MRO hub plan will help save forex and enable local overhauling of planes
The three key announcements of Union Finance Minister Nirmala Sitharaman concerning the civil aviation sector have been viewed as those on expected lines, while the announcement on MRO (maintenance, repair and operations) needed more clarity on the tax incentives, industry experts said. They said the measures were a positive for the sector.
“The announcements are on expected lines. MROs, more airports through PPP mode, and flexible use of airspace have been on government agenda. We may expect better implementation and execution,” said Kapil Kaul, CEO & Director, CAPA Advisory.
“There is no relief likely [for the airline industry] and medium to long term downsizing of the industry is inevitable unless promoters are able to recapitalise significantly. The industry was not promised anything by the government and they will now have to look within for outcomes,” Mr. Kaul said.
Commenting on the announcements, GVK Reddy, founder and chairman, GVK Group said, “The move to invite PPP in six more airports will provide AAI the resources to develop smaller airports across the country and popularise the government’s Udaan scheme.”
“The plans to make India a global MRO hub will ensure savings of precious foreign exchange and enable Indian airlines to get their aircraft serviced locally,” he said.
Vasudevan. S, partner, Infrastructure Government and Healthcare, KPMG in India said, “Rationalising the MRO tax structure has been a long-pending demand of the industry and it is good to see that happening finally, but more needs to be done to create a level-playing field, attract foreign investment and make it profitable. If only the FM can extend the benefit to cover input tax reduction and waivers at least for exported services, as with other industries, it will become a game changer.”
“The biggest upside will be its ability to create new jobs and a strong global value chain with the civil-defence business interface, which remains constrained and under-leveraged,” he said.
Sujoy Bhatia, partner and head, Corporate, Chandhiok and Mahajan law firm said, “Airport privatisation in India has a chequered history. Recently, India privatised six airports, all of which were awarded to the Adani Group via competitive bidding. The key concern in airport privatisation here is – in which cities? For an airport to be successfully privatised, it needs to have the kind of volumes necessary to ensure that the entity that wins the bid actually makes money.”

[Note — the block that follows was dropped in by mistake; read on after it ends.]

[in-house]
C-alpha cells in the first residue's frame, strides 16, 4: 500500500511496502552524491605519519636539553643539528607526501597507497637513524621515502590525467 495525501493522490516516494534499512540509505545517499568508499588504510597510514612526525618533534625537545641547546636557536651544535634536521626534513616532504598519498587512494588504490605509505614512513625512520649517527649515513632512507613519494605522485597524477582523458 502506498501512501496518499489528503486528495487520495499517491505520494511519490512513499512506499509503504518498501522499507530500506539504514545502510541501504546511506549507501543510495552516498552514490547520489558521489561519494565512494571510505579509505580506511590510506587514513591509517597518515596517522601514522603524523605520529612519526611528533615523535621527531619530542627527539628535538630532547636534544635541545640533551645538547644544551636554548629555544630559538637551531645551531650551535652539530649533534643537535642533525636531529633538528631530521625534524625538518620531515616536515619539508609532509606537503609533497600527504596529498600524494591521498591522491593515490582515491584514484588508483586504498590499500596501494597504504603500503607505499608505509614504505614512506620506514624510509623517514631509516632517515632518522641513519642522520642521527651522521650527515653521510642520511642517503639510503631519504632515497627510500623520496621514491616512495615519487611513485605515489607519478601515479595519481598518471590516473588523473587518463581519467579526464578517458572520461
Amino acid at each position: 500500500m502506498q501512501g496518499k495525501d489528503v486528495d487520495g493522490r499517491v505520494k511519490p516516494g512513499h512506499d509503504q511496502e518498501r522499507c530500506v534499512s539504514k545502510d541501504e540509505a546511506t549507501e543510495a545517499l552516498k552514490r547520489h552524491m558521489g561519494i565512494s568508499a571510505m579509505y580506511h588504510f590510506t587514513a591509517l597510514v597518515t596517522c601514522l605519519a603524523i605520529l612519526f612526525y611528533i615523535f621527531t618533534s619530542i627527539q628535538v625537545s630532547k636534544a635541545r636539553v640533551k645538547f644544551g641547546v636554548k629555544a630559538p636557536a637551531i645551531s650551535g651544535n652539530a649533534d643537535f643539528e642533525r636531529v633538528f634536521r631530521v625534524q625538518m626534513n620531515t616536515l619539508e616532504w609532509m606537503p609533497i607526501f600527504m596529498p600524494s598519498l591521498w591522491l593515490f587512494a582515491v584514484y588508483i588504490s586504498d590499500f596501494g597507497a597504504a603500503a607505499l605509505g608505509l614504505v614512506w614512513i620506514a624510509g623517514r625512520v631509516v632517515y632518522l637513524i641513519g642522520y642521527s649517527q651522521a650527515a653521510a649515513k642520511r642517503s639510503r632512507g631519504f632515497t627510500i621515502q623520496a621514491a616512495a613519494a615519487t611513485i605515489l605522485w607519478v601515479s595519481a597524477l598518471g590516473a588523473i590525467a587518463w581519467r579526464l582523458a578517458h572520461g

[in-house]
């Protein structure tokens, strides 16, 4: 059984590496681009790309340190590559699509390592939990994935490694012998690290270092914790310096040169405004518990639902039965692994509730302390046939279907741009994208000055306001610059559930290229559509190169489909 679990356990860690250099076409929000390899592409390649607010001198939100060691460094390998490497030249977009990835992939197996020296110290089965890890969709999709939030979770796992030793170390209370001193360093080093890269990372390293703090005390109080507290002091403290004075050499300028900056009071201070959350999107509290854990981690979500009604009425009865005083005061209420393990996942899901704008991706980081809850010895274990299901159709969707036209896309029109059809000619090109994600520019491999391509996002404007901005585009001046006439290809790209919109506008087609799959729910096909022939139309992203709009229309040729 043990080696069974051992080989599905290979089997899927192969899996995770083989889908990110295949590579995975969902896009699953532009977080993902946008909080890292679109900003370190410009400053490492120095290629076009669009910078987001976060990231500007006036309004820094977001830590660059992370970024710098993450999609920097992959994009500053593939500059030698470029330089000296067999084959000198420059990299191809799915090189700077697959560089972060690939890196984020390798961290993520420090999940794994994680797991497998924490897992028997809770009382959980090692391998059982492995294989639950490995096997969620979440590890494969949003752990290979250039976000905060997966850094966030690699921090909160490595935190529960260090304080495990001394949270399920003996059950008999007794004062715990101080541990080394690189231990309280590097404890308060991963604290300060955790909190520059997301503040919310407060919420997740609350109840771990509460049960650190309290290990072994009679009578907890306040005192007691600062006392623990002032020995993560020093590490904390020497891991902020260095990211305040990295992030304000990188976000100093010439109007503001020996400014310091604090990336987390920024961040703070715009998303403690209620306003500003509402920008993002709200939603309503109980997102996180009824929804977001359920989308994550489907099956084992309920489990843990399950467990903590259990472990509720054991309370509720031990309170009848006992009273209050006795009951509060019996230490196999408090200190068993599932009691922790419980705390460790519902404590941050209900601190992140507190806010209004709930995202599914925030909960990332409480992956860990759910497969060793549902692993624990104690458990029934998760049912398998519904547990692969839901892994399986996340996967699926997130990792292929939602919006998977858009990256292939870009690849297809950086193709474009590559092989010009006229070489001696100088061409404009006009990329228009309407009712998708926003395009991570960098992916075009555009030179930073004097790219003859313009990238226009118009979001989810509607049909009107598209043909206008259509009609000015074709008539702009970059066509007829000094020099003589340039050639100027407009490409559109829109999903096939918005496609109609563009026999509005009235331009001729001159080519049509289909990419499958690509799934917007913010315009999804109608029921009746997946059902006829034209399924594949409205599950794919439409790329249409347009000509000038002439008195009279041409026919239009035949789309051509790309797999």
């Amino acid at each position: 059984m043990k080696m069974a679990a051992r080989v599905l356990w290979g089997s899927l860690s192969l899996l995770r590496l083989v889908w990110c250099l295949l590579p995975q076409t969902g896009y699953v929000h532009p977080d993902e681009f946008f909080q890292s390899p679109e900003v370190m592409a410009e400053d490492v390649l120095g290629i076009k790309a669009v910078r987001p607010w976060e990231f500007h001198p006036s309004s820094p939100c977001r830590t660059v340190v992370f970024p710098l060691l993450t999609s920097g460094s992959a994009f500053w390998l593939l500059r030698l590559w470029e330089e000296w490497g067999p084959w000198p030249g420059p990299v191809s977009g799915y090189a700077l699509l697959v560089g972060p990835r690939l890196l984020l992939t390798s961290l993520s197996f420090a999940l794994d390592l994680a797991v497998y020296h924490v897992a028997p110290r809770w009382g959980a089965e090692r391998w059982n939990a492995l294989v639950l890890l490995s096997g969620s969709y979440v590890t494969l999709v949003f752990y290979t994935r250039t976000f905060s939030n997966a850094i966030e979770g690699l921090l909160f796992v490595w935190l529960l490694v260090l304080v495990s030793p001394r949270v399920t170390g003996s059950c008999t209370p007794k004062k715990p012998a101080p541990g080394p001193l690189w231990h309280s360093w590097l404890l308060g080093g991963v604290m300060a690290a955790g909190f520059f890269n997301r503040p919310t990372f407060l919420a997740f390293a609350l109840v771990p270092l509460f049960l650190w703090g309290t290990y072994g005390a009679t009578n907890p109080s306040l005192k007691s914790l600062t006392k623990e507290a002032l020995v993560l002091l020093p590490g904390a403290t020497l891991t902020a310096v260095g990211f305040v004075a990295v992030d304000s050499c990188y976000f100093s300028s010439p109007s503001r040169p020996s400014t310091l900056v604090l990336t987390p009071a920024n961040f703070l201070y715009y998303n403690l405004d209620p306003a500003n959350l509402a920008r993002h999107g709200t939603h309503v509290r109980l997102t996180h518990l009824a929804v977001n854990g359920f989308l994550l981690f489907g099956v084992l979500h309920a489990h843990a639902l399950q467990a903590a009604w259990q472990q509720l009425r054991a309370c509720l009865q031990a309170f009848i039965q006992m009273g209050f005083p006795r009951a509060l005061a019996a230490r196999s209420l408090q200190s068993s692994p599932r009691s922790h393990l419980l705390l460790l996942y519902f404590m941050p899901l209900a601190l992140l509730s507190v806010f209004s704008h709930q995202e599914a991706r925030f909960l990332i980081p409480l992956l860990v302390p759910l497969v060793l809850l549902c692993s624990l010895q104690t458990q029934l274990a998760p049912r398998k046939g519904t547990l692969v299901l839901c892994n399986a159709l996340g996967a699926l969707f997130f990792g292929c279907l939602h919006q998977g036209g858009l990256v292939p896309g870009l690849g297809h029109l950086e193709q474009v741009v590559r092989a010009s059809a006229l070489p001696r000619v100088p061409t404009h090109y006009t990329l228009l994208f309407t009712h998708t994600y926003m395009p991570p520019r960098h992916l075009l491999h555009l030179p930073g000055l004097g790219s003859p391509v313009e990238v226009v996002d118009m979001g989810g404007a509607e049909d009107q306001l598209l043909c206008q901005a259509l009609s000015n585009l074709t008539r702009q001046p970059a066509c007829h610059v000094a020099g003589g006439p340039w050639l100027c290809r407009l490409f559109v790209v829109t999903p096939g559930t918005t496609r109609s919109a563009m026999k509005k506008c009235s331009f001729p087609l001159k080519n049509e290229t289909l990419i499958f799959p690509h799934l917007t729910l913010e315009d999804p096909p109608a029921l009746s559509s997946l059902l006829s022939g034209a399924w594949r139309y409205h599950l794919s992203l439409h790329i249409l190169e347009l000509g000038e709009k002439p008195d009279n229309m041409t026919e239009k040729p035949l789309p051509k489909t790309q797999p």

“The only cities that could potentially fit the bill are Chennai and Kolkata. However, these cities were on the privatisation block back in 2014, and neither of them could move forward because of local resistance,” he said.
“Post COVID-19, it seems that the state governments in both of these cities is unlikely to allow private parties to take control of these assets. Therefore, if there are no viable cities for which privatisation might be viable, the Government of India’s decision may be difficult to implement,” he added.
Vishesh C. Chandiok, CEO, Grant Thornton India, said, “We need to see more details on the tax simplification, which will help in making India an MRO hub. I would have also liked to hear more relief measures for the civil aviation sector to keep it alive post-COVID-19.”
Arvind Sharma, partner, Shardul Amarchand Mangaldas said, “Better infrastructure should make air travel more accessible and there is a huge opportunity in this sector.”